This presentation addressed directly the conference theme. In other words, the person proposing the session was paying attention. Peter Jasco gave an impressive and candid account of the state of indexing and abstracting services. Jasco believes that libraries can save huge amounts of money (tens of thousands, if not more) by cutting back on indexing and abstracting services and relying on other sources for those services. He does think that Google offers a part of the answer, but not Google Scholar, which is software that is seriously flawed. Jasco admits to having confronted Google representatives at conferences and demonstrating to them the problems in the company’s software, and Jasco said that the representatives have been evasive in their responses.
The problems with Google Scholar are both wide and deep, according to Jasco, starting with Google Scholar’s inability to handle Boolean searches. The software produces some embarrassing search results when it orders results chronologically. It was laughable to see Jasco’s slides of the number of possible relevant results produced for a search with the parameters, say, 1960-2009, and then the results for the same search with the chronological parameters of 1980-2009. Anyone would expect that the number of possible relevant results would decrease with a more constricted chronology. The reverse turns out to be the case with Google Scholar. Jasco convinced his audience that Google Scholar needs less “goo” and more “scholar.” He knew the audience would chuckle at his slides, but he was not laughing. For him, such failures mean people have not done their jobs correctly.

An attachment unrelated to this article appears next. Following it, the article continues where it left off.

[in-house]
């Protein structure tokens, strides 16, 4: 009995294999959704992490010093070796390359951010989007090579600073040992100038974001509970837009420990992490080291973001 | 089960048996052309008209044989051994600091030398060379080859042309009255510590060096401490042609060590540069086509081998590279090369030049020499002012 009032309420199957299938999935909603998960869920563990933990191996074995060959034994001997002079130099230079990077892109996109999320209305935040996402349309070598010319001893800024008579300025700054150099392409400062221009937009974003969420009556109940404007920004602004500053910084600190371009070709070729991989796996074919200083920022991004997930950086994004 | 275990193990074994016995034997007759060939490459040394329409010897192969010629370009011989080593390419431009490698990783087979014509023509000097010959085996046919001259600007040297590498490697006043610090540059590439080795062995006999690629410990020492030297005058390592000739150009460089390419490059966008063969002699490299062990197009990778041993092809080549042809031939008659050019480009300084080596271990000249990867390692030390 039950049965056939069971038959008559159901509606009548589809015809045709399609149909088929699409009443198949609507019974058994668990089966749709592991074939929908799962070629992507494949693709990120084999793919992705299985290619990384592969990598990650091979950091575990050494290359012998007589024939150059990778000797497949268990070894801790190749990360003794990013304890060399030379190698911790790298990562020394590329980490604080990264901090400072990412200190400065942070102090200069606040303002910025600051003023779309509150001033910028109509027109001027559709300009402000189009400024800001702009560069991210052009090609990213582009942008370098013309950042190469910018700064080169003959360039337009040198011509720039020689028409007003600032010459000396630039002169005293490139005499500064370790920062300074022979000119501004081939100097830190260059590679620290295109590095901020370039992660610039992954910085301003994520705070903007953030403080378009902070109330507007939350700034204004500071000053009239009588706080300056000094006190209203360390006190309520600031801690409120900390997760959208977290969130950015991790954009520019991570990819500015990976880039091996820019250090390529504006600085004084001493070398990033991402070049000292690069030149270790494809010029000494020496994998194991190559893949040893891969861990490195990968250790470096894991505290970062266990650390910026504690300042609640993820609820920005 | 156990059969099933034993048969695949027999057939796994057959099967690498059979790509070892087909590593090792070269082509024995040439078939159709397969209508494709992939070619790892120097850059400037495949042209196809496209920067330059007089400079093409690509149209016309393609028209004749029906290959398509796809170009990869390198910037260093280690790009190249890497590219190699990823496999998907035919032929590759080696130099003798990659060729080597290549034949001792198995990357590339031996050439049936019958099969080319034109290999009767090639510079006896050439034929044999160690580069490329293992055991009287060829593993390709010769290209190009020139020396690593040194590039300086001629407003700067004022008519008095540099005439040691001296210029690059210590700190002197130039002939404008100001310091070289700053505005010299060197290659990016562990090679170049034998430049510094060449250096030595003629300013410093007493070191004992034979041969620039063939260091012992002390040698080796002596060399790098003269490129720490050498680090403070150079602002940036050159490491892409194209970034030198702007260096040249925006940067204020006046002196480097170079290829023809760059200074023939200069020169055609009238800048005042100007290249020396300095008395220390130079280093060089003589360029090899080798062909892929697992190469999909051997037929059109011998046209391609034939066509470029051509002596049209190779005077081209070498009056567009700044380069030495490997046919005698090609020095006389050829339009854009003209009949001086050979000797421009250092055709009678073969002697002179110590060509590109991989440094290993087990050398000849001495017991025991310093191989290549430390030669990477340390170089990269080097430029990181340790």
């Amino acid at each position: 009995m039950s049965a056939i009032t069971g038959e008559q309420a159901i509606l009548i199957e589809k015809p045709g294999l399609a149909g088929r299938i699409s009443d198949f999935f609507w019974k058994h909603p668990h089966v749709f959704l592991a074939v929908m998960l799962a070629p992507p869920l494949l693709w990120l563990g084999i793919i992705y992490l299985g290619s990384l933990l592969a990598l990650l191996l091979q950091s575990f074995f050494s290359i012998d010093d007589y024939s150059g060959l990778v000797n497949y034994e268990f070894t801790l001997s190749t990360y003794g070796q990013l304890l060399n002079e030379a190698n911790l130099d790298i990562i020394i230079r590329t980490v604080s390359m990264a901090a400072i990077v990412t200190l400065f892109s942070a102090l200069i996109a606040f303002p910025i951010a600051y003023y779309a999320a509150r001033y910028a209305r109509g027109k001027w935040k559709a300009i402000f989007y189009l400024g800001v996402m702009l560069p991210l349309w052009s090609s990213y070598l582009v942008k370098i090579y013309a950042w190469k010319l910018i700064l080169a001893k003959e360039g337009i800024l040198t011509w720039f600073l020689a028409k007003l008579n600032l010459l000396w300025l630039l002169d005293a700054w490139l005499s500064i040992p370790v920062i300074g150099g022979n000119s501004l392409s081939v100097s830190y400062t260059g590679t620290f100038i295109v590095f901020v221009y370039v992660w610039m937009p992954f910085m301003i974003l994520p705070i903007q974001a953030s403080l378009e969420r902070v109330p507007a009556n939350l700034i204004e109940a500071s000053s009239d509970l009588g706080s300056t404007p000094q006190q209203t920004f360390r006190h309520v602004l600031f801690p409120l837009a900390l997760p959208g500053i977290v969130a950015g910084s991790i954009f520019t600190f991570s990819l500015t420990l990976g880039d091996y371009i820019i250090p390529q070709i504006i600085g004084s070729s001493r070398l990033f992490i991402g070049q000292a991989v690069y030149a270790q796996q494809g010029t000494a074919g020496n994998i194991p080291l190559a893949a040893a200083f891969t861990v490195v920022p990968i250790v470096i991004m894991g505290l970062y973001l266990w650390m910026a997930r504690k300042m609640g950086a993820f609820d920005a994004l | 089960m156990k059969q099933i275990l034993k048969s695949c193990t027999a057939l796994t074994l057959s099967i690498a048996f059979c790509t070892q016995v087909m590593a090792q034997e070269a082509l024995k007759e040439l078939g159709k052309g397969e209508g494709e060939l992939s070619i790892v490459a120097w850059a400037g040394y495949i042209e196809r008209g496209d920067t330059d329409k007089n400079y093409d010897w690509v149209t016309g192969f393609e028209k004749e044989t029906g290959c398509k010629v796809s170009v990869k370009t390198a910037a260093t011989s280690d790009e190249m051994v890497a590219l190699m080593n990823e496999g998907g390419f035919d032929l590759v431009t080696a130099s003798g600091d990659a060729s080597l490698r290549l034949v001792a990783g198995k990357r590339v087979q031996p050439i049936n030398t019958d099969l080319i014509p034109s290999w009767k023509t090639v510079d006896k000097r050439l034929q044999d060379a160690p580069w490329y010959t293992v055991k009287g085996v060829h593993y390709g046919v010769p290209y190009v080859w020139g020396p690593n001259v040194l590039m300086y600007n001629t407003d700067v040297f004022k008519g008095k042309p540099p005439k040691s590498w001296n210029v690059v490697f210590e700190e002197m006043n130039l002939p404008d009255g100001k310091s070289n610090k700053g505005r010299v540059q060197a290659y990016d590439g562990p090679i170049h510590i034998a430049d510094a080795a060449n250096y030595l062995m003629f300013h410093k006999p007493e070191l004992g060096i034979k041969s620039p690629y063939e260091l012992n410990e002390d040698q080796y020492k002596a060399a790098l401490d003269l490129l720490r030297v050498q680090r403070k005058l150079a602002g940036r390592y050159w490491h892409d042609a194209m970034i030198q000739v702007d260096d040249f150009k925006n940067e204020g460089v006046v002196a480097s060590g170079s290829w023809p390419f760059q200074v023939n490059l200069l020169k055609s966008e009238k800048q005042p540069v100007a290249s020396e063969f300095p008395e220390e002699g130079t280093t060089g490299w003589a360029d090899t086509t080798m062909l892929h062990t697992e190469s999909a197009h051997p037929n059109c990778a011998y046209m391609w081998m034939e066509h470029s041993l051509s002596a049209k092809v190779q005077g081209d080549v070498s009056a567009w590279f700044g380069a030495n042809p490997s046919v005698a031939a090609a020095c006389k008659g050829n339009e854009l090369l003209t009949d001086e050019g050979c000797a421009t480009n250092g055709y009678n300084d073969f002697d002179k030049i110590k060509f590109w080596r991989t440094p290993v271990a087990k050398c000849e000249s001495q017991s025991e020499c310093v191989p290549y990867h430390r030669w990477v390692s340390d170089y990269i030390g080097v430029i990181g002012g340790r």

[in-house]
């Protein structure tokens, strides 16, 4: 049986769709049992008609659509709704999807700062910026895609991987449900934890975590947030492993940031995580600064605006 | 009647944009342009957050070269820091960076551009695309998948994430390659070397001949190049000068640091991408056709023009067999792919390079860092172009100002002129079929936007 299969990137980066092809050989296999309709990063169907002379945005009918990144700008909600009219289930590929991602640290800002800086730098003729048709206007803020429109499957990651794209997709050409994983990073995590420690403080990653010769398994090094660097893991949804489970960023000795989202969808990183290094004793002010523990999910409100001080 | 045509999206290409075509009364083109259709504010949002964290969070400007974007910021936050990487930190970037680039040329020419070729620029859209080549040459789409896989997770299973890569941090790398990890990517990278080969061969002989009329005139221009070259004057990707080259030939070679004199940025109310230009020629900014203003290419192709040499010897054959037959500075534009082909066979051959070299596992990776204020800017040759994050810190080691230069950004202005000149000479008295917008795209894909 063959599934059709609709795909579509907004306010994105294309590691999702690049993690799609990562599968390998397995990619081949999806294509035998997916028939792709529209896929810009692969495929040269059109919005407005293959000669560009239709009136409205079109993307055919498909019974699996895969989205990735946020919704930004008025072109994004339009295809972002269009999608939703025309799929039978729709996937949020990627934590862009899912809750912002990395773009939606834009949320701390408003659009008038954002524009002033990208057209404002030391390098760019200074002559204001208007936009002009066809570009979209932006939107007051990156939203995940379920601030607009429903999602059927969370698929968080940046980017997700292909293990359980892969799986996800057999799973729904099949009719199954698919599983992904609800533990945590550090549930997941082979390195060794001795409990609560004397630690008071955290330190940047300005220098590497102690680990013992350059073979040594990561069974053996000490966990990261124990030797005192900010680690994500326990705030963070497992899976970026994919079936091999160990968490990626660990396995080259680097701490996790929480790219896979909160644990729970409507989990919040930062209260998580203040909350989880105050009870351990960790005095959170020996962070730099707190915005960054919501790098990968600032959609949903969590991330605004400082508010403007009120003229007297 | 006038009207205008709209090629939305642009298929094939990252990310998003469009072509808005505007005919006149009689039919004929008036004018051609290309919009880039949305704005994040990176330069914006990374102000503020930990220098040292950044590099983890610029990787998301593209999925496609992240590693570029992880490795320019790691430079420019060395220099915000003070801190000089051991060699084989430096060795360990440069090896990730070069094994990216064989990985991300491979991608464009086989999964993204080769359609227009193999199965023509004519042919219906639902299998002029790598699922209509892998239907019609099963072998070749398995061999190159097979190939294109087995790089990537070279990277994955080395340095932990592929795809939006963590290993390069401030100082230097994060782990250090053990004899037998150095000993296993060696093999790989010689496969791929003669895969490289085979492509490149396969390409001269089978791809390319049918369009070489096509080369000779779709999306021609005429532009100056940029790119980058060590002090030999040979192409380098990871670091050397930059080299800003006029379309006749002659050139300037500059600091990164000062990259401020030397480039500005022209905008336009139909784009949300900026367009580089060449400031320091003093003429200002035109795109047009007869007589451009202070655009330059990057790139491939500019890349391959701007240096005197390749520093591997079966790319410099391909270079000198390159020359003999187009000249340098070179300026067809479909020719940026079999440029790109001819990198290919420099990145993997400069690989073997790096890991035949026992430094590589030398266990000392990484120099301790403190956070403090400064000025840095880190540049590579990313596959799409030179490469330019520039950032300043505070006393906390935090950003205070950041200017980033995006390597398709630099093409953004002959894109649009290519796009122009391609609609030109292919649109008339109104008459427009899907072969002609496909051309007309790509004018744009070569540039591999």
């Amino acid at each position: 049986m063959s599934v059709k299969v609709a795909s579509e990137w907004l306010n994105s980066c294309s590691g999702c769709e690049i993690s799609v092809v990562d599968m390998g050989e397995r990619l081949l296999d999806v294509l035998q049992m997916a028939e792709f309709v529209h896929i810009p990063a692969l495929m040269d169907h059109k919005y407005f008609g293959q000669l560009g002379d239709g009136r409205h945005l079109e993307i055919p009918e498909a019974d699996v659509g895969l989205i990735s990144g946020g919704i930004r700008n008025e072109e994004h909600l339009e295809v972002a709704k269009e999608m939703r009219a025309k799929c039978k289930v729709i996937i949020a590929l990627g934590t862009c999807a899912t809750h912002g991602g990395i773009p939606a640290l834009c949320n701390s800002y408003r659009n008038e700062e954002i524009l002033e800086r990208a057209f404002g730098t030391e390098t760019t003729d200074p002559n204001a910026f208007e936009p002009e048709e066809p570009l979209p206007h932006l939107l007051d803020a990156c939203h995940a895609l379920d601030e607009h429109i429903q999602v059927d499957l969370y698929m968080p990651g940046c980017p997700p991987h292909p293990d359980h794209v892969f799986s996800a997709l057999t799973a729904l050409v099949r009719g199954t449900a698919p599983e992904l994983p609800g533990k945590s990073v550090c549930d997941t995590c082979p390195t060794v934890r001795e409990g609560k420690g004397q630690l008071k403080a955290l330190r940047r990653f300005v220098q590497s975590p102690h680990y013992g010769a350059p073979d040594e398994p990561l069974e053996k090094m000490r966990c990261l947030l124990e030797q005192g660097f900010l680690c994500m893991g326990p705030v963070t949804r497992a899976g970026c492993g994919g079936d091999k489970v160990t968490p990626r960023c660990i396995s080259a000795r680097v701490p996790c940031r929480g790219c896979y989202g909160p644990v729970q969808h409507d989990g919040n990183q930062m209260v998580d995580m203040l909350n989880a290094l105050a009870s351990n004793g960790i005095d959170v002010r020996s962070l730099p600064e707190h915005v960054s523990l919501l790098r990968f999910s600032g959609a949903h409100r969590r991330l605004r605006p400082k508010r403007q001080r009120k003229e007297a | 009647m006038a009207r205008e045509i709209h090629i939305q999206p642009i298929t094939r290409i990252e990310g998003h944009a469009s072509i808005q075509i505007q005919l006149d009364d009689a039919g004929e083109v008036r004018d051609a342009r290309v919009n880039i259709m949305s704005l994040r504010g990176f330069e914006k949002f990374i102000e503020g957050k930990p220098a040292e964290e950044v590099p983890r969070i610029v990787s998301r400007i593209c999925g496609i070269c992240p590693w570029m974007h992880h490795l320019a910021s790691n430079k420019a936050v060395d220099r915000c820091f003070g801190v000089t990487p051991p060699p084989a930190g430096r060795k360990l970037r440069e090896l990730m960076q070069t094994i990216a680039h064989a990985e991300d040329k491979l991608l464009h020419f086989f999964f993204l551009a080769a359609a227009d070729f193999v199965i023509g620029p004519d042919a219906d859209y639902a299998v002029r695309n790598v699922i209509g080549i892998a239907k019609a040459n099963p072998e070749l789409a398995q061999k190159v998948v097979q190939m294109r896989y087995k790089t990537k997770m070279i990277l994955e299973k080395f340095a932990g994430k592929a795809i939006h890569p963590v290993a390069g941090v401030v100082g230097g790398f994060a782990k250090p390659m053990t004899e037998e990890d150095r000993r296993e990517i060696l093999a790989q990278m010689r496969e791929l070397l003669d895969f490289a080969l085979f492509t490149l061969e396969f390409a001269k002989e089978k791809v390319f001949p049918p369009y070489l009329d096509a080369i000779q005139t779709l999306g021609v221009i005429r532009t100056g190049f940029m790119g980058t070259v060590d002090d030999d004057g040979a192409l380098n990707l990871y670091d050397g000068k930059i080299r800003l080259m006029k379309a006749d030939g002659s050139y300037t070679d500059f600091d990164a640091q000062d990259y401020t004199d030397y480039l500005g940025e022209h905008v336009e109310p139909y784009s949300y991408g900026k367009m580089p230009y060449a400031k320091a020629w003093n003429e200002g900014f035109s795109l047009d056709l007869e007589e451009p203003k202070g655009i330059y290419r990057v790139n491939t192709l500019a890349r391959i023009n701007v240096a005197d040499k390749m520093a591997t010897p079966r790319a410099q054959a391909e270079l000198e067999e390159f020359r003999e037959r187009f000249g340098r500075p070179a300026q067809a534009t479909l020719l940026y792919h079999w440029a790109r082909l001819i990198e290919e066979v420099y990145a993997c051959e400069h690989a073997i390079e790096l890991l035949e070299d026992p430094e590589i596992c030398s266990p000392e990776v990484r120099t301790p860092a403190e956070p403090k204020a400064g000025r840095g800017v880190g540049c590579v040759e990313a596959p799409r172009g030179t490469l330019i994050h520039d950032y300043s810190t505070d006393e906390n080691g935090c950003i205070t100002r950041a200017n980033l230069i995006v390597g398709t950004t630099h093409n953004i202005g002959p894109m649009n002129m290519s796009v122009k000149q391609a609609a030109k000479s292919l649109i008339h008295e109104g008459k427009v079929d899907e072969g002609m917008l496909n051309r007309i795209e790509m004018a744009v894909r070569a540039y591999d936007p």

For other reasons, Jasco said that he does not a see a future for librarians trained solely to produce indexes and abstracts.
Jasco possesses the confidence of a man who knows of what he speaks. He has spent a good portion of his life studying the topic, and it shows. IL2009 benefits from his presence.